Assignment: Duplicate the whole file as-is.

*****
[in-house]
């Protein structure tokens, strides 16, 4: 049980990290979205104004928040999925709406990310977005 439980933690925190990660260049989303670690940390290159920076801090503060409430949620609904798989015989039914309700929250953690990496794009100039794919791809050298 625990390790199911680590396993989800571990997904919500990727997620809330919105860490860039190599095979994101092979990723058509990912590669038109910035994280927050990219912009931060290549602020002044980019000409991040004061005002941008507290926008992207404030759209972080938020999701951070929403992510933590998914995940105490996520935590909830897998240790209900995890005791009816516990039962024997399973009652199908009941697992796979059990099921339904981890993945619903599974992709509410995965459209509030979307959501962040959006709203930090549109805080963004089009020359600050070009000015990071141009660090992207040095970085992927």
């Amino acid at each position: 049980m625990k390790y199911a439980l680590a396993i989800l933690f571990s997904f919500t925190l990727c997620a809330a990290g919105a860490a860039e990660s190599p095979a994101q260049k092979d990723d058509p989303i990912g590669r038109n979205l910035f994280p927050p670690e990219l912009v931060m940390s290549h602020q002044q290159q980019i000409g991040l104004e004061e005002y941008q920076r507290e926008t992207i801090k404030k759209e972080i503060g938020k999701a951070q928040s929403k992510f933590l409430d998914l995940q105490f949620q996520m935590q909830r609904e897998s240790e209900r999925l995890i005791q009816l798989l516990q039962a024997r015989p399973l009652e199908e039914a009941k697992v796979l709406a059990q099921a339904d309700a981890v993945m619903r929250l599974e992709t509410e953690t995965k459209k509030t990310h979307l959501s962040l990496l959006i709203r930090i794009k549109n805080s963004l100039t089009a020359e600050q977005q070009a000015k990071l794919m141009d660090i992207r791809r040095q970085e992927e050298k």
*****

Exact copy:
[in-house]
């Protein structure tokens, strides 16, 4: 049980990290979205104004928040999925709406990310977005 439980933690925190990660260049989303670690940390290159920076801090503060409430949620609904798989015989039914309700929250953690990496794009100039794919791809050298 625990390790199911680590396993989800571990997904919500990727997620809330919105860490860039190599095979994101092979990723058509990912590669038109910035994280927050990219912009931060290549602020002044980019000409991040004061005002941008507290926008992207404030759209972080938020999701951070929403992510933590998914995940105490996520935590909830897998240790209900995890005791009816516990039962024997399973009652199908009941697992796979059990099921339904981890993945619903599974992709509410995965459209509030979307959501962040959006709203930090549109805080963004089009020359600050070009000015990071141009660090992207040095970085992927």
């Amino acid at each position: 049980m625990k390790y199911a439980l680590a396993i989800l933690f571990s997904f919500t925190l990727c997620a809330a990290g919105a860490a860039e990660s190599p095979a994101q260049k092979d990723d058509p989303i990912g590669r038109n979205l910035f994280p927050p670690e990219l912009v931060m940390s290549h602020q002044q290159q980019i000409g991040l104004e004061e005002y941008q920076r507290e926008t992207i801090k404030k759209e972080i503060g938020k999701a951070q928040s929403k992510f933590l409430d998914l995940q105490f949620q996520m935590q909830r609904e897998s240790e209900r999925l995890i005791q009816l798989l516990q039962a024997r015989p399973l009652e199908e039914a009941k697992v796979l709406a059990q099921a339904d309700a981890v993945m619903r929250l599974e992709t509410e953690t995965k459209k509030t990310h979307l959501s962040l990496l959006i709203r930090i794009k549109n805080s963004l100039t089009a020359e600050q977005q070009a000015k990071l794919m141009d660090i992207r791809r040095q970085e992927e050298k």